There is a famous story about a debate between Popper and Wittgenstein at Oxbridge. In the middle of a heated exchange, Wittgenstein is said to have grabbed a fire poker and to have begun waving it in Popper’s direction, demanding that Popper present a single ethical claim that could be said to be well founded. With the veins on Wittgenstein’s head beginning to throb, Popper is said to have calmly produced such an ethical claim: “Don’t threaten visiting professors with fire pokers.”
How much truth lies in such a philosopher’s myth is hard to say. But in any case, the story has fueled the idea that between Popper and Wittgenstein, there lies a great gulf of thought. Both men came out of Vienna, and both were heavily influenced by the logical positivists. Yet both turned their backs on this movement for different reasons. It is usually thought that Popper tried to escape the problems facing the logical positivists by invoking falsification, rather than verification, as the criterion of right belief. In contrast, the later Wittgenstein is thought to have embraced a global scepticism, rejecting as false any such claim to “right belief.”
But this caricature misses the very interesting overlap that holds between the two men’s respective epistemological theories. For both men, at the core of their theories. held that “justification” is very often, if not always, impossible. Both men rejected the very most central term in the history of epistemology (if not philosophy, more generally). Moreover, both men accepted that human knowledge was ultimately groundless. Human knowledge is not like a house built from solid ground upwards. As Popper put it:
“The foundations (of knowledge) are piers going down into a swamp from above. They do not reach a natural base, but … one resolves to be satisfied with their firmness, hoping they will carry the structure.”
And Wittgenstein went so far as to argue that our most certain beliefs could not be justified:
“If a blind man were to ask me “have you got two hands?” I should not make sure by looking. If I were to have any doubt of it, then I don’t know why I should trust my eyes. For why shouldn’t I test my eyes by looking to find out if I see two hands? What is to be tested by what?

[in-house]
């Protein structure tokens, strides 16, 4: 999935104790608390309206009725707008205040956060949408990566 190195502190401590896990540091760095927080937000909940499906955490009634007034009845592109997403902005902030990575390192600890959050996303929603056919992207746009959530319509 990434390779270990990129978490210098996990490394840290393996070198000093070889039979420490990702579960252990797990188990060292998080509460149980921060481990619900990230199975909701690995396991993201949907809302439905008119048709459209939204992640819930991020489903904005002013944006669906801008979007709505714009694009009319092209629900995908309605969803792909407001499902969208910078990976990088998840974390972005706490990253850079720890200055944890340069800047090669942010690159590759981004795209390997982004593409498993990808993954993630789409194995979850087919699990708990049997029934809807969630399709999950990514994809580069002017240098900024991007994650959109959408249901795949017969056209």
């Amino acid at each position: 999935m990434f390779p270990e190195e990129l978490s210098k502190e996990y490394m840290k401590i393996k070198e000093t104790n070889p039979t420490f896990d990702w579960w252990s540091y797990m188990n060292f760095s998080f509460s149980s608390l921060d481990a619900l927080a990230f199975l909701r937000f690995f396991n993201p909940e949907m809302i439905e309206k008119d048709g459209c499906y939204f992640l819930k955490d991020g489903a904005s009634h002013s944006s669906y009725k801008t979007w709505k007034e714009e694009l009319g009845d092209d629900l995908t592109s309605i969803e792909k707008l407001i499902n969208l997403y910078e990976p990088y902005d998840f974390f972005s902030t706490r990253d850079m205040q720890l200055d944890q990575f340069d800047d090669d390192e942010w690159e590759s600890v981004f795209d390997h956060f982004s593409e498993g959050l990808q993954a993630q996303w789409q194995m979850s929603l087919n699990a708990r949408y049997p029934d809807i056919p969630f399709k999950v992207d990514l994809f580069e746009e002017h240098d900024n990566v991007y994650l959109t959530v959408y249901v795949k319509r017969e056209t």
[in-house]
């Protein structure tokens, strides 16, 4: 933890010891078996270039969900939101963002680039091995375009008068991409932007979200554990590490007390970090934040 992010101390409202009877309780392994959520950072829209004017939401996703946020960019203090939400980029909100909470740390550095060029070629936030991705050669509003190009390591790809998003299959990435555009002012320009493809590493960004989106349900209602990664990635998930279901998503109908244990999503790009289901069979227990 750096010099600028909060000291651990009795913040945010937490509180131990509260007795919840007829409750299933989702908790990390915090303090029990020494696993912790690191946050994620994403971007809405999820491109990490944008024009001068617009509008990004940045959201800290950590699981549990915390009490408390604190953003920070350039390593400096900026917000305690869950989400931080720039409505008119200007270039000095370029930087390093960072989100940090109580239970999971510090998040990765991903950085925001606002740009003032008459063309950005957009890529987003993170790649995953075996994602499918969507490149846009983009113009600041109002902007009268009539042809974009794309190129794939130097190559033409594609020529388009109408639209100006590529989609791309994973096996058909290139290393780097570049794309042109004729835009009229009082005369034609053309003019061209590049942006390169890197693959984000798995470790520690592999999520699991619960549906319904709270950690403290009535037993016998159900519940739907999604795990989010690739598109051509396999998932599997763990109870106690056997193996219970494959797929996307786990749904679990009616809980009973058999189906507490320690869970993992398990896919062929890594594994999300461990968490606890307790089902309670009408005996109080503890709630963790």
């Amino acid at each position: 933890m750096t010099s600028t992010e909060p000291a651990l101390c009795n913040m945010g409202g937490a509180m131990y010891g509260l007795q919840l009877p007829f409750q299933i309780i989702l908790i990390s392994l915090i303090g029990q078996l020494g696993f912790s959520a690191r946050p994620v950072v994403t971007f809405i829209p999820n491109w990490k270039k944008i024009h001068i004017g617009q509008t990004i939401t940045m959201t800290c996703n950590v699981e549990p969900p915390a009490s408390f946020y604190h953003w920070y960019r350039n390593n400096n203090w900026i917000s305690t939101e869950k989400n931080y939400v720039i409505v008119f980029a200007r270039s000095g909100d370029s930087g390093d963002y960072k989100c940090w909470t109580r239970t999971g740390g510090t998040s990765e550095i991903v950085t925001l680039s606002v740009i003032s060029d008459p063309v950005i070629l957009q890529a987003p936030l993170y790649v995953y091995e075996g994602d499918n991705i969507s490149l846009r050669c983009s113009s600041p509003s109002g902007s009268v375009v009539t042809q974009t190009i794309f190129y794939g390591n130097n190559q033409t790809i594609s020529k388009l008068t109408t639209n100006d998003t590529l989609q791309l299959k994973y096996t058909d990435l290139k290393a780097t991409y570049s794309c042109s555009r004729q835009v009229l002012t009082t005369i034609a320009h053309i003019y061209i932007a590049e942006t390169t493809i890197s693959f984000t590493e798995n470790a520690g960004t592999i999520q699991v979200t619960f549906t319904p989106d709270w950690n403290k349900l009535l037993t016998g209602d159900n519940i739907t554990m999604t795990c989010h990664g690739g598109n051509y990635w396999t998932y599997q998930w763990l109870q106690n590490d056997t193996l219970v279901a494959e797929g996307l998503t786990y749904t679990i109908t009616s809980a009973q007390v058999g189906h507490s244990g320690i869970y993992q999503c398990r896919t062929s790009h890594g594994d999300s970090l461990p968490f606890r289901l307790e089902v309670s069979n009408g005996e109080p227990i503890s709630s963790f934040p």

Both men were, then, in their own different ways, anti-justificationist.
Yet the differences in their thought about anti-justificationism are particularly enlightening. For Popper, human knowledge was ultimately no more than myth-making. What made scientific knowledge so special was that the myths had not only been made, but then had also been subjected to criticism and tested against experience. Human knowledge was nothing more than trial and error. We can conjecture whatever wild myths we like. If the myths survive our trials and tests, then we are entitled to keep using them.
Wittgenstein’s anti-justificationism, on the other hand, does not present us with such a heroic picture. Instead, Wittgenstein’s anti-justificationism hinges on, well, “hinges“. According to Wittgenstein, a “hinge belief” is a practically certain belief that we deploy when we want to appraise other more hypothetical beliefs. The trouble with hinge beliefs is that if they are practically certain, then there cannot be any other beliefs about which we are more certain. Thus, we have no bedrock—no lower tier beliefs—upon which we could find support for such certainly held beliefs. For Wittgenstein, no-one can seriously doubt that there are other minds, or that the moon exists, since these are the sorts of beliefs which we deploy when we want to check whether other beliefs are correct. We cannot doubt hinge beliefs, since we doubt by using them.
I don’t want to argue here about whose views I find more appealing (cough! cough! Popper’s), but I only want to draw attention to the fact that these two philosophers, having one of the most famous philosophical rivalries of all time, shared one of their most key themes in common. Strange allies indeed!